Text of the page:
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HomeTrendsGovt raises highway building target for FY24 to 14,000 km from 12,500...

Govt raises highway building target for FY24 to 14,000 km from 12,500 km

Govt raises highway building target for FY24 to 14,000 km from 12,500 km

The central government of India has expressed its optimism regarding the pace of road construction in the first quarter of the financial year 2023-24 (FY24), which has prompted them to consider increasing the highway-building target for the current year. Anurag Jain, the Secretary at the Ministry of Road Transport and Highways (MoRTH), has revealed that the road construction target for 2023-24 will be raised from the previously decided 12,500 km to an ambitious 14,000 km.

Under this revised target, different entities have been assigned specific responsibilities to contribute to the overall road construction efforts. The National Highways Authority of India (NHAI) has been given a target of constructing 6,000 km of roads, emphasizing the authority’s crucial role in expanding the highway network. Additionally, MoRTH itself will undertake the construction of another 6,000 km of roads, showcasing the government’s commitment to driving infrastructural development. To further augment the efforts, the National Highways & Infrastructure Development Corporation (NHIDCL) will play a significant role in building an additional 2,000 km of roads.

This decision to raise the highway-building target signifies the government’s recognition of the importance of robust infrastructure and efficient connectivity in driving economic growth and regional development. By embarking on an ambitious road construction plan, the government aims to enhance transportation networks, reduce travel times, promote trade and commerce, and create new opportunities for businesses and communities across the country.

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The increased focus on road construction not only enhances connectivity within India but also contributes to the larger vision of creating a well-connected and integrated transportation network, benefiting both urban and rural areas. By expanding the highway network, the government strives to improve accessibility, facilitate smoother movement of goods and services, and encourage regional development by attracting investments and promoting industrial growth in previously underserved regions.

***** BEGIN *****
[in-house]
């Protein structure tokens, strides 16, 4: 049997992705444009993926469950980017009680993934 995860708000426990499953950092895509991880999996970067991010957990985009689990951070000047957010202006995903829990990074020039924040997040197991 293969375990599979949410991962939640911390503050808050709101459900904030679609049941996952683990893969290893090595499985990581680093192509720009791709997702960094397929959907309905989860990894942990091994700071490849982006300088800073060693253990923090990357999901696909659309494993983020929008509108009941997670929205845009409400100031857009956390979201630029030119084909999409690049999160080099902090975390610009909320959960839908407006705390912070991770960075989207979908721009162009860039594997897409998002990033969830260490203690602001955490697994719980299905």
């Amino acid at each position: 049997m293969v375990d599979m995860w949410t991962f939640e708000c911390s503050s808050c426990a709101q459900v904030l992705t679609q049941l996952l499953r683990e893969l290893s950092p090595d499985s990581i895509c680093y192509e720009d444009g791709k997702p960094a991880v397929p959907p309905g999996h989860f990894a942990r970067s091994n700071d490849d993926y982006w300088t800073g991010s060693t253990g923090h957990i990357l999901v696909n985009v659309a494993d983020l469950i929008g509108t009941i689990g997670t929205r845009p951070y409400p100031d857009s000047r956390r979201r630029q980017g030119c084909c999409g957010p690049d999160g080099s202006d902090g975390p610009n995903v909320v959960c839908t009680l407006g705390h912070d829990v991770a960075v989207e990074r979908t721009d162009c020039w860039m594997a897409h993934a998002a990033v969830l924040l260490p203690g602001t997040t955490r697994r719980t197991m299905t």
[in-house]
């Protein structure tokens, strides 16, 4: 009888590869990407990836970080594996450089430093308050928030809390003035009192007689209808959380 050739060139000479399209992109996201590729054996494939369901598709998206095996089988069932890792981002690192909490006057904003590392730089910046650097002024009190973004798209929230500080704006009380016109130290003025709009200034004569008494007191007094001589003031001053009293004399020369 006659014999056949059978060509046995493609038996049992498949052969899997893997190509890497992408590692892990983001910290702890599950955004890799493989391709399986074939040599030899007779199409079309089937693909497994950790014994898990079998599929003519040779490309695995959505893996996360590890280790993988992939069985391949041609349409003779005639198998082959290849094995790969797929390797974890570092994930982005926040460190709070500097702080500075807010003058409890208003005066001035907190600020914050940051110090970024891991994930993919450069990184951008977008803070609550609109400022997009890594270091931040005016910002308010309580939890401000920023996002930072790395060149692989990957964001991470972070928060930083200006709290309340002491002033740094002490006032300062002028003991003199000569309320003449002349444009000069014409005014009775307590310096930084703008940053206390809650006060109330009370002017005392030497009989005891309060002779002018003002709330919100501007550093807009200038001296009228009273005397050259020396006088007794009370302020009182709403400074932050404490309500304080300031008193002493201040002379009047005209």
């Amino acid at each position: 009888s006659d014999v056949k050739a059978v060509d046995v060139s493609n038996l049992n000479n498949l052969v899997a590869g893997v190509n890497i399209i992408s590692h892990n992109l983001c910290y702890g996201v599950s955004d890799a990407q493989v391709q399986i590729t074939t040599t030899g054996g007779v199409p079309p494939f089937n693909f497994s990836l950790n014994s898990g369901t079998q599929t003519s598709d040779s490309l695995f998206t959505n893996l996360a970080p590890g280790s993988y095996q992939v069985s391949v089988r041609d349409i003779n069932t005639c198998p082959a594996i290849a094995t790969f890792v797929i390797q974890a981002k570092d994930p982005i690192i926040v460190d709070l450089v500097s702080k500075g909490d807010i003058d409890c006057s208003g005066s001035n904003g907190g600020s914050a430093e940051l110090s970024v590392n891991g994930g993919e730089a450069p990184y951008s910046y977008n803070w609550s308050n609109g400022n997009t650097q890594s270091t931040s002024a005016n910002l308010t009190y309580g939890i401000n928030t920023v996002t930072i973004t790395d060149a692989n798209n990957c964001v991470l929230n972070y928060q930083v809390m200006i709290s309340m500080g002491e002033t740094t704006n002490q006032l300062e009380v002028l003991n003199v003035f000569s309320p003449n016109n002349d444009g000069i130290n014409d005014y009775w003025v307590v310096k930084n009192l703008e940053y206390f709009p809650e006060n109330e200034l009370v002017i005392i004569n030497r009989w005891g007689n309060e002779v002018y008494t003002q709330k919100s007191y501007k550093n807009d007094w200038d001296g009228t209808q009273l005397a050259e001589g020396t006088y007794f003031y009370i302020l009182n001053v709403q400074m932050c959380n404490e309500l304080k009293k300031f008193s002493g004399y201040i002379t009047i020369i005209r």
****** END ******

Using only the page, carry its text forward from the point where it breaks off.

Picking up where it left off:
Based on data provided by the Ministry of Road Transport and Highways (MoRTH), the pace of road construction in India experienced a notable increase in the first quarter of the current financial year. The data indicates that road construction rose by 9.4 percent compared to the same period in the previous year.

During the months of April to June, a total of approximately 2,150 km of roads were constructed, surpassing the 1,966 km built during the corresponding period in the previous year. This indicates a positive growth trajectory in road construction activities.

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The overall pace of road construction for the quarter was positively influenced by a significant improvement in May and June. Although construction started relatively slowly in April, the subsequent months witnessed a surge in construction activity. This acceleration in road construction during May and June played a pivotal role in bolstering the overall construction output for the quarter.

These statistics highlight the positive momentum and increased efforts in road construction in India. The rise in the pace of construction is a promising sign for the government’s infrastructure development initiatives, reflecting a proactive approach towards enhancing connectivity, improving transportation networks, and supporting economic growth across the country.

Senior officials from the Ministry of Road Transport and Highways (MoRTH) have acknowledged that the early monsoon in certain parts of the country had an impact on the pace of road construction. They noted that the construction progress could have been even higher if it weren’t for the rains.